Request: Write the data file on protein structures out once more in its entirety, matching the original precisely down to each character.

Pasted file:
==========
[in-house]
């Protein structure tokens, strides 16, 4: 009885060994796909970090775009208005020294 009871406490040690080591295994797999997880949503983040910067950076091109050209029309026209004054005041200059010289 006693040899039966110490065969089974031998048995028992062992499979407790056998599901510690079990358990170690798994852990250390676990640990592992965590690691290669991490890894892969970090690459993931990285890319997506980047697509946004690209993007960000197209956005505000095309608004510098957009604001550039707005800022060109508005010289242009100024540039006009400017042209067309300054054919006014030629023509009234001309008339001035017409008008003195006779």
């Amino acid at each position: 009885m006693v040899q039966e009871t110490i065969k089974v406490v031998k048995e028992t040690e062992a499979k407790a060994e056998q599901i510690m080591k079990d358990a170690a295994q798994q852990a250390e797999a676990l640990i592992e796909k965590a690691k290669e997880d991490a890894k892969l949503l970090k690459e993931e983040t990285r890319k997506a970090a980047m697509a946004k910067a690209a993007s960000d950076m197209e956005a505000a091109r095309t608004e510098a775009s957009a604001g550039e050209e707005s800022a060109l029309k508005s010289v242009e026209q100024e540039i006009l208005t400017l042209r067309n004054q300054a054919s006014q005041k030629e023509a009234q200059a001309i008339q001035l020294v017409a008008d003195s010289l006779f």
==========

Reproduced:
[in-house]
């Protein structure tokens, strides 16, 4: 009885060994796909970090775009208005020294 009871406490040690080591295994797999997880949503983040910067950076091109050209029309026209004054005041200059010289 006693040899039966110490065969089974031998048995028992062992499979407790056998599901510690079990358990170690798994852990250390676990640990592992965590690691290669991490890894892969970090690459993931990285890319997506980047697509946004690209993007960000197209956005505000095309608004510098957009604001550039707005800022060109508005010289242009100024540039006009400017042209067309300054054919006014030629023509009234001309008339001035017409008008003195006779």
């Amino acid at each position: 009885m006693v040899q039966e009871t110490i065969k089974v406490v031998k048995e028992t040690e062992a499979k407790a060994e056998q599901i510690m080591k079990d358990a170690a295994q798994q852990a250390e797999a676990l640990i592992e796909k965590a690691k290669e997880d991490a890894k892969l949503l970090k690459e993931e983040t990285r890319k997506a970090a980047m697509a946004k910067a690209a993007s960000d950076m197209e956005a505000a091109r095309t608004e510098a775009s957009a604001g550039e050209e707005s800022a060109l029309k508005s010289v242009e026209q100024e540039i006009l208005t400017l042209r067309n004054q300054a054919s006014q005041k030629e023509a009234q200059a001309i008339q001035l020294v017409a008008d003195s010289l006779f």